Of all the many ways the 2016 presidential election has changed the lives of Americans, former Trump campaign staffer A.J. Delgado has undergone a radical change since a new president was elected, a series of changes, really, that has been bittersweet. And, she has suffered in virtual silence — until now. Speaking with McKay Coppins of The Atlantic, Delgado, who during the campaign had become a fixture on cable news, opened up about the loneliness and isolation she’s suffered through since Election Day — all while pregnant.
In the maelstrom of the homestretch of the presidential race, Delgado found herself romantically involved with one of her colleagues, campaign spokesperson Jason Miller. Miller was married, but she said he told Delgado he was separated from his wife. Within weeks of Trump’s surprise victory, and around the same time news of their affair hit the tabloids, Delgado learned she was pregnant. Shortly thereafter, she shared the news with Miller one night as they were lying in bed. Both were part of the transition team and Miller had been offered the job as White House communications director, which he turned down.
Delgado, Coppins reports, recalled Miller asking whether she might terminate the pregnancy. He denied that he did so. But after that, he soon distanced himself from her to focus on his family, leaving Delgado to go through the pregnancy alone. She gave birth last month to a baby boy named William.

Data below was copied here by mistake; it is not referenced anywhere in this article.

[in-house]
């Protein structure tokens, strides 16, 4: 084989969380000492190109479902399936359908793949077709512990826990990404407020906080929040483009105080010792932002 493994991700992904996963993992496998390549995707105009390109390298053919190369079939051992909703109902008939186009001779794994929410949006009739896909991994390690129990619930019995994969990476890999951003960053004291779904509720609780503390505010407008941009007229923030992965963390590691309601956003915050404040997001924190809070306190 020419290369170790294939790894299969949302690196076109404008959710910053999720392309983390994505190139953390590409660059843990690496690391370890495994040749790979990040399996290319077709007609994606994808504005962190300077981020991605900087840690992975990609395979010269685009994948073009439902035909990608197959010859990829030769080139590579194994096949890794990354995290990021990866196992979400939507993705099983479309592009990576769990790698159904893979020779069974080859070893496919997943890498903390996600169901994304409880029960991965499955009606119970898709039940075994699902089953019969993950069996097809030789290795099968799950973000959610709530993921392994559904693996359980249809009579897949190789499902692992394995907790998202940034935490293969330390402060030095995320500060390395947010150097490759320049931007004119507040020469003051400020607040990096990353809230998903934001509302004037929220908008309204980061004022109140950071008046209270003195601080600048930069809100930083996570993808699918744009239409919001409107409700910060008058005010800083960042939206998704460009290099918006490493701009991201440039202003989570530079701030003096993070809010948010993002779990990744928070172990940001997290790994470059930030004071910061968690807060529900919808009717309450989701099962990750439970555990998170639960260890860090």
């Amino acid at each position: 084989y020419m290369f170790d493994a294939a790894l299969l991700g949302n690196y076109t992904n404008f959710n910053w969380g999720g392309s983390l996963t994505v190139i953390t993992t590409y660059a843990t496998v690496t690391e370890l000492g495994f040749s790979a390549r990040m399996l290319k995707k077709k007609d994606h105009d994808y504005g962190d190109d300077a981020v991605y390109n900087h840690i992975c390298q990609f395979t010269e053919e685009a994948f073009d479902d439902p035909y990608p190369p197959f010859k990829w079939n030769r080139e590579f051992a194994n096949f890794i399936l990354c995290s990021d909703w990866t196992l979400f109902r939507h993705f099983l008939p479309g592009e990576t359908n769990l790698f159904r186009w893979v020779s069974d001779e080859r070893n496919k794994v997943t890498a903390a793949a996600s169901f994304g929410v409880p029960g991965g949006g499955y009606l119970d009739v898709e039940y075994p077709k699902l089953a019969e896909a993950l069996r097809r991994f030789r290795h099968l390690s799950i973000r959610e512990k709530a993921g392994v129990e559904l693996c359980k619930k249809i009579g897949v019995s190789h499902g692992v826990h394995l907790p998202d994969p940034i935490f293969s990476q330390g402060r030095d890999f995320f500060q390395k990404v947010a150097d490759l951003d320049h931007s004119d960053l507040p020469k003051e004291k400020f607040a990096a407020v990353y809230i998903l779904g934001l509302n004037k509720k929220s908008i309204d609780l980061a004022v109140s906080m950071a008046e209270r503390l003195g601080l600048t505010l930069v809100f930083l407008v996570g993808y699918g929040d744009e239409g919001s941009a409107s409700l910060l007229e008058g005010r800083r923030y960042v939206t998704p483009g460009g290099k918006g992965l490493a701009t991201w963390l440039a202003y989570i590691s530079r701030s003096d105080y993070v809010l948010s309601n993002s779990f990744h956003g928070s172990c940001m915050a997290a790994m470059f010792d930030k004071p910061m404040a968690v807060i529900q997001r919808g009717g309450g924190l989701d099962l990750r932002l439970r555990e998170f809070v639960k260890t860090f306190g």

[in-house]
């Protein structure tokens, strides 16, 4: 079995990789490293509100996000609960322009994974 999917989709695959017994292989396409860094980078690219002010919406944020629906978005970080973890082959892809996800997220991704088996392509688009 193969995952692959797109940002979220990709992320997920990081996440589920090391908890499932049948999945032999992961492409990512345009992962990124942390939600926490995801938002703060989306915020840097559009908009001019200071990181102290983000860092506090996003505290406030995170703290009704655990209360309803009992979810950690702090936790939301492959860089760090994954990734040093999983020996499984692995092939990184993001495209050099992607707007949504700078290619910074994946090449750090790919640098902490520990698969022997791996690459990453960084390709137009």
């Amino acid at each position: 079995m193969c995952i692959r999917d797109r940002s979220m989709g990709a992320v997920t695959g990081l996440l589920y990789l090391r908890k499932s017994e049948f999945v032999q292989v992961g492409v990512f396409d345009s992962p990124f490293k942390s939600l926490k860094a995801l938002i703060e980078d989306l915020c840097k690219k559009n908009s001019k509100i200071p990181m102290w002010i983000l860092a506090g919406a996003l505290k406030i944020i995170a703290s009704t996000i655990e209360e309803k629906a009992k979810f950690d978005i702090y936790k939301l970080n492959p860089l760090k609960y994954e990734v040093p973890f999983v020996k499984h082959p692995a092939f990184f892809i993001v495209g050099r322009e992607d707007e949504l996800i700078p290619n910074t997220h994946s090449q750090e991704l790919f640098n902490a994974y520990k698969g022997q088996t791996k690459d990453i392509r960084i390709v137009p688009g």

But arriving at that happy moment wasn’t easy for Delgado.
“Every time I would even peek at Twitter, there would be comments calling me a home-wrecker, an adulterer, a whore,” she explained. “I wanted to respond … but science says any stress you feel, the baby will feel. So I stayed quiet.”
Delgado also said she felt abandoned by people who fancy themselves as pro-life and have spouted rhetoric about making women with unexpected pregnancies not feel all alone in the world. One of those people who leaned heavily on such rhetoric is Kellyanne Conway. “Our message and our positive action must also reach those women who face unplanned pregnancies. They should know they are not alone. They are not judged. They, too, are protected and cared for and celebrated,” Conway boomed at the March for Life in January.
Delgado said she never heard from Conway once during her pregnancy.
As for Miller, who took a job at a Washington consulting firm and signed with CNN to be an on-air contributor, he “disappeared on the pregnancy, on his child, until June,” Delgado said. “I did it all myself. He never once called, texted, emailed to find out if I was receiving proper prenatal care, to find out the baby’s gender, to see if I had health insurance, or if there was anything he could help with. He never even inquired whether there was a baby registry so that he could send something.”
It wasn’t until after William was born that Miller suddenly seemed interested in Delgado again, and he became demanding too. Delgado explained to Coppins why she decided to speak out after remaining silent for so long and why “one of the first photos my son took was … like a mug shot. I hated seeing that picture of my son. That was a very ugly thing to do.”
Read the full story at The Atlantic.